Even in the UK, the opposition party to Boris Johnson’s government didn’t oppose the lockdown plan and Parliament didn’t even debate lockdown. All the people who were ready to take the British government to court over Brexit, as journalist Peter Hitchens, notes were silent. The overwhelming willingness of the British left to get behind lockdown has been a sight to behold for many.

I have been reporting on lockdown since February and was also taken in by the fear factor, as were so many of it. It led me to believe that a temporary lockdown might give scientists enough time to learn more about this virus and for politicians to come up with a better mitigation model that wouldn’t involve locking up entire societies.

By mid-March enough was learned about the demographic groups more severely affected by COVID-19, and the likelihood of dying from this disease, such that we knew that lockdown was not the best approach to mitigating the viral spread. In fact, some scientists have suggested that lockdown has only made the situation worse, not better.

Still, their voices have not been fairly represented in mainstream or alternative media. And when such voices are represented, for instance the protests in the US against lockdown, this is framed uniquely as emanating from far-right groups. This denies the underlying arguments being made by these individuals and weighs more heavily on caricatures of the right rather than the substance of their concerns.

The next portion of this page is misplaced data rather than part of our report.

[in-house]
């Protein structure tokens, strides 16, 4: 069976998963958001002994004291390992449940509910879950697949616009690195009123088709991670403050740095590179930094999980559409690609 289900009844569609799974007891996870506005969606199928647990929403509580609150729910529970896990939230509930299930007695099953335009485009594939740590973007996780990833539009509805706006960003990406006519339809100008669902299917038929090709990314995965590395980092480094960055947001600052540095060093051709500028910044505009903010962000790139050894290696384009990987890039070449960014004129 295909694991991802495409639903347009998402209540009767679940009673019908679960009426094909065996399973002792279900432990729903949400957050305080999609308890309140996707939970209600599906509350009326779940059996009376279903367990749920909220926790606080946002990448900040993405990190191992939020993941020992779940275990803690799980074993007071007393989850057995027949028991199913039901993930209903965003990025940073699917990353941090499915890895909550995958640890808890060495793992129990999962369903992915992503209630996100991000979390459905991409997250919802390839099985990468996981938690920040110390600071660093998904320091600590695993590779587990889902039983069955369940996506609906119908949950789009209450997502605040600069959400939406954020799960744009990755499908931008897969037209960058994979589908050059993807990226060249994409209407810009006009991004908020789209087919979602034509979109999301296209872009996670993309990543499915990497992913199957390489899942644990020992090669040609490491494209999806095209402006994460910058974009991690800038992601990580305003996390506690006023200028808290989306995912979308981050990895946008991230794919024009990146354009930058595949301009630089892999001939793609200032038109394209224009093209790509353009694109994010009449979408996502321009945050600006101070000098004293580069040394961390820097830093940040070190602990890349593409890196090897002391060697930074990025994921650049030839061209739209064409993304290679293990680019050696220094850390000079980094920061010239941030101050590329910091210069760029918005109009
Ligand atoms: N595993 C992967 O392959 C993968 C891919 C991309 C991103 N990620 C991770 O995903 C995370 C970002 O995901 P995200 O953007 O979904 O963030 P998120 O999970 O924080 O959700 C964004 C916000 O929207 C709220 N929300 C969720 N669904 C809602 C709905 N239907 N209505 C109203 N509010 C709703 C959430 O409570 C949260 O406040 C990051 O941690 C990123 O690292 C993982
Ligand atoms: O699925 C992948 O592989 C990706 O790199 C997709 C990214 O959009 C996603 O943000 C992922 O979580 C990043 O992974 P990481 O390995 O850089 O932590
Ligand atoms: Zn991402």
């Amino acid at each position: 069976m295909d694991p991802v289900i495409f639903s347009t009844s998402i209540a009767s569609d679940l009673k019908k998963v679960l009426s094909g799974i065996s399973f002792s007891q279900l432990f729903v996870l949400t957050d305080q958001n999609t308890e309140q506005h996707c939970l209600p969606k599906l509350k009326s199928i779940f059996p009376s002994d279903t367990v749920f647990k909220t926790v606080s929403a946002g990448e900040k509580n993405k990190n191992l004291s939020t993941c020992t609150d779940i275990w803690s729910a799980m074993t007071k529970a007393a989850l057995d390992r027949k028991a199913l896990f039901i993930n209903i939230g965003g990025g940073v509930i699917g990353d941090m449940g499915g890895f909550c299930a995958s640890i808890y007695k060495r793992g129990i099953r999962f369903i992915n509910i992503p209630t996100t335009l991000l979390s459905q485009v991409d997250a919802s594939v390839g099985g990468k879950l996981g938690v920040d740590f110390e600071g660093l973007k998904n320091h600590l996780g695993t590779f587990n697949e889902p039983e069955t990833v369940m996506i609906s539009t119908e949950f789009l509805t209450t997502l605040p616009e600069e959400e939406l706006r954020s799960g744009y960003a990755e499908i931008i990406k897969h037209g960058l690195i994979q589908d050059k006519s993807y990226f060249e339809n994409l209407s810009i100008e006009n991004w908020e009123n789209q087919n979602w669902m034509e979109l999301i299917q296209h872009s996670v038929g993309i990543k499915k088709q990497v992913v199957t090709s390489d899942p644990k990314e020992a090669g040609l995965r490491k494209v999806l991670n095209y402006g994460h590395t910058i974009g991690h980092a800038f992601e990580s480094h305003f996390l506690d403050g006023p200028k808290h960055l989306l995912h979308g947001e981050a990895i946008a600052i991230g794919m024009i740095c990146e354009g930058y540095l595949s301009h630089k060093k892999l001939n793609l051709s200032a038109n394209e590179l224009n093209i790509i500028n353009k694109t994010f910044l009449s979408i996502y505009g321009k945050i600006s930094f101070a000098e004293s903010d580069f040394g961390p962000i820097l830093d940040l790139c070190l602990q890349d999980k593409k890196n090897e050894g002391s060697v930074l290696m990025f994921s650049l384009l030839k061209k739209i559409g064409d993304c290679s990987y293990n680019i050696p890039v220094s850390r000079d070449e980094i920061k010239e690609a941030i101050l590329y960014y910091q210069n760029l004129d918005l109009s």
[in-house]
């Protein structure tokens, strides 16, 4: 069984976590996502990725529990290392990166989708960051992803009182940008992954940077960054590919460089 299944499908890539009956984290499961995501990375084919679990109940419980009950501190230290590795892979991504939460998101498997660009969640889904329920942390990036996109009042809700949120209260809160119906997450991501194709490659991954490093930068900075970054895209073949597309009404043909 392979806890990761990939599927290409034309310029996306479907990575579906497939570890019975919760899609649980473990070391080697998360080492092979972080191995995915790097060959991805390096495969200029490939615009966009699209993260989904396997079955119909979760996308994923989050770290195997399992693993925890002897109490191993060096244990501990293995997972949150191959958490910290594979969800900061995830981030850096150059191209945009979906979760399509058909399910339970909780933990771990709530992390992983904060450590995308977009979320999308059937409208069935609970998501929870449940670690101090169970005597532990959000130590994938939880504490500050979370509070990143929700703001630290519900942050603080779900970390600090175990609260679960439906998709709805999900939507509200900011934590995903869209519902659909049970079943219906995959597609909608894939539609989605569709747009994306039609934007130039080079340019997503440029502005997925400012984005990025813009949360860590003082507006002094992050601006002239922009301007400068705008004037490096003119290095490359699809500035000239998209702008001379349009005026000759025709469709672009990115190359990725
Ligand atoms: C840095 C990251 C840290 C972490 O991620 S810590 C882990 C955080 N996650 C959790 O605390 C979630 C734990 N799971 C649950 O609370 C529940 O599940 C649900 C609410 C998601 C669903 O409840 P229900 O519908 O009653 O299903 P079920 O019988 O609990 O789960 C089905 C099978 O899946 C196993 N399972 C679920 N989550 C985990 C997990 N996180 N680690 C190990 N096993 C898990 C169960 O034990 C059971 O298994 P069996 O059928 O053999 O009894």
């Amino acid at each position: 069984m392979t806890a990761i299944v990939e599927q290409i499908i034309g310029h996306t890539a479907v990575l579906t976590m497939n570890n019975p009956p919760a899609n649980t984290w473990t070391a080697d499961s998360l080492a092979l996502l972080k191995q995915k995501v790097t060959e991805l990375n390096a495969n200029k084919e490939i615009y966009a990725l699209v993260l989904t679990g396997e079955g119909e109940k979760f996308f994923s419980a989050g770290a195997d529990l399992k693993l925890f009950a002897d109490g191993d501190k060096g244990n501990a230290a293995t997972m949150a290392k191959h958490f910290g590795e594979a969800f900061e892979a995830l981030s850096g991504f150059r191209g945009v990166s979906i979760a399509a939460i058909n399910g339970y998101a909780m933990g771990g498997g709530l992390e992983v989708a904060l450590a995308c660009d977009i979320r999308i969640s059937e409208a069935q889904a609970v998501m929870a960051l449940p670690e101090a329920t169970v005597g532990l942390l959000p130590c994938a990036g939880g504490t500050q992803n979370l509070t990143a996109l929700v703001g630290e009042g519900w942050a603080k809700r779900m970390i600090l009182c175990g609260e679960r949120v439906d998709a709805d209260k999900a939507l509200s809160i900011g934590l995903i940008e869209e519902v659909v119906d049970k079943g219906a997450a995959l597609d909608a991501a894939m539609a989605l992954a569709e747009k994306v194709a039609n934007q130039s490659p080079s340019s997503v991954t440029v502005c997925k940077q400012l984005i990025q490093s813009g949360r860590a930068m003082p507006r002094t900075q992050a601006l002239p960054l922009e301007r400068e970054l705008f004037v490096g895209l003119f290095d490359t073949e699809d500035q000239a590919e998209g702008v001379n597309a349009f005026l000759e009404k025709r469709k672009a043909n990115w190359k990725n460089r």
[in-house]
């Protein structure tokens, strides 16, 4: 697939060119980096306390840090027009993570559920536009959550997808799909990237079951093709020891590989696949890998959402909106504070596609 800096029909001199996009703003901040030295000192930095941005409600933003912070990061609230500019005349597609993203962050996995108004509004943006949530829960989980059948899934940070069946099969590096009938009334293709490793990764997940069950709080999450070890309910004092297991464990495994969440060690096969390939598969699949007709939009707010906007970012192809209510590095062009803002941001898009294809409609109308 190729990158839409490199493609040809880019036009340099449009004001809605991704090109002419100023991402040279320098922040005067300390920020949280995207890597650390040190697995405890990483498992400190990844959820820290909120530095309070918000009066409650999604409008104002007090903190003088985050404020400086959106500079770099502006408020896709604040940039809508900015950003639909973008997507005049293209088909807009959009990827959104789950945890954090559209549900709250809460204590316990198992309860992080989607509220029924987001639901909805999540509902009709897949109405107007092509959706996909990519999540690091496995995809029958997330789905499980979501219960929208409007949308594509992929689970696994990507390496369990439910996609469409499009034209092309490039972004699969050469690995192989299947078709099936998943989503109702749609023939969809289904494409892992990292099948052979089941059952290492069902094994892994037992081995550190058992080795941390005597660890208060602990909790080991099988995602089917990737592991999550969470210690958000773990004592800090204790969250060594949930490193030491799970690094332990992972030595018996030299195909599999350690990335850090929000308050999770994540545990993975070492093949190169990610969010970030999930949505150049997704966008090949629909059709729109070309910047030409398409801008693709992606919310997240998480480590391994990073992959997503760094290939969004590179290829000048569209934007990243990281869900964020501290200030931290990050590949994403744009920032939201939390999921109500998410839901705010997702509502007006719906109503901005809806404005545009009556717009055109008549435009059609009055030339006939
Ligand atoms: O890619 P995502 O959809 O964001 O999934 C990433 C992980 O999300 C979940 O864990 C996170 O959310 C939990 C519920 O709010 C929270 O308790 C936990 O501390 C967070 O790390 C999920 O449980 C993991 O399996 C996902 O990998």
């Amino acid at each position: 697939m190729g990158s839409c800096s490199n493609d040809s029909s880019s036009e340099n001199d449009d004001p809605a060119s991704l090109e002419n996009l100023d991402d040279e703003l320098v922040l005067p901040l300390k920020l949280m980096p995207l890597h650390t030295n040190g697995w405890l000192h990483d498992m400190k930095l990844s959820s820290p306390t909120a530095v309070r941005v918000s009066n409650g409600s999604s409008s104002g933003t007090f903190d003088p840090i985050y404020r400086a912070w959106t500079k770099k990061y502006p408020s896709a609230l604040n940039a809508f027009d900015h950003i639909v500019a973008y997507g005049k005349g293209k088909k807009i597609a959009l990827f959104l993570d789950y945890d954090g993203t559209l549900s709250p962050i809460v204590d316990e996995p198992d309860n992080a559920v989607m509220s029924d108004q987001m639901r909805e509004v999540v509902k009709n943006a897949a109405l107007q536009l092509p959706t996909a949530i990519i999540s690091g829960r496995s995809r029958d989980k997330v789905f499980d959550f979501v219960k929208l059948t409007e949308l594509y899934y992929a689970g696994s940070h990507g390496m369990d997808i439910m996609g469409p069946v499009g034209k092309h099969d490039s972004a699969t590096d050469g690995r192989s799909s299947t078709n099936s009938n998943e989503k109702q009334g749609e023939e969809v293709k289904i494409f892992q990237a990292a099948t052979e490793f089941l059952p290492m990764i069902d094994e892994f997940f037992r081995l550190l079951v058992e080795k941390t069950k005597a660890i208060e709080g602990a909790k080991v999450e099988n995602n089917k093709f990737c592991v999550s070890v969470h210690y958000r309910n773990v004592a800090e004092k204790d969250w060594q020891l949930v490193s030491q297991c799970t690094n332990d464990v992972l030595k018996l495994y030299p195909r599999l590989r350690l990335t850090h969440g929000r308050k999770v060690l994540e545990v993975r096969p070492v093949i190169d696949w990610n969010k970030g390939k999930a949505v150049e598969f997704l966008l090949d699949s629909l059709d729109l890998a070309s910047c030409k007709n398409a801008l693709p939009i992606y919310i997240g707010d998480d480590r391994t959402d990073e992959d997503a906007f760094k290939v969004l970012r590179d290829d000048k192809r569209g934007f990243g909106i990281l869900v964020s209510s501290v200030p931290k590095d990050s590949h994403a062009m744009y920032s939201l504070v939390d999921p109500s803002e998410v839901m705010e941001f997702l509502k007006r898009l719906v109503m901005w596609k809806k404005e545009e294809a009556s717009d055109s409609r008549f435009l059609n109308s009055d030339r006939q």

Similarly, the neoliberal institutions of Twitter, Facebook and YouTube have faithfully followed the media lockstep which has genuflected to the words of Dr. Anthony Fauci. Bizarrely, Fauci seemed to have been anointed the unofficial head of the COVID-19 politburo, setting the standards for acceptable media voices like CNN, The New York Times, and The Washington Post.

CNN then used its own journalist as part of a hybrid experiment in reality TV as journalism with Chris Cuomo becoming the poster boy who would, hand to heart, narrate for all to see how dangerous this disease was. Of course, from the safety of his basement, we had only Cuomo’s narrative to believe, despite his ability to regularly suffer the effects of the illness the night before, never for the camera.

Meanwhile, liberal entertainment institutions like Saturday Night Live got in on the Fauci love-fest when Brad Pitt and other Hollywood liberal darlings joined Fauci to highlight the “need for a more unified global response to the pandemic.” But what on earth does that mean when these stars turn over their social media accounts to front line workers, even though the messages are already highly curated and redacted around what Saint Fauci has outlined?

We already know that any contentious voices to include those of two urgent care doctors, Dan Erickson and Artin Massihi, in Bakersfield, CA, have been removed from YouTube for stating what other experts have already stated: that the lockdown has led to other medical problems, including increased rates of domestic violence and enormous damage to our psychological health.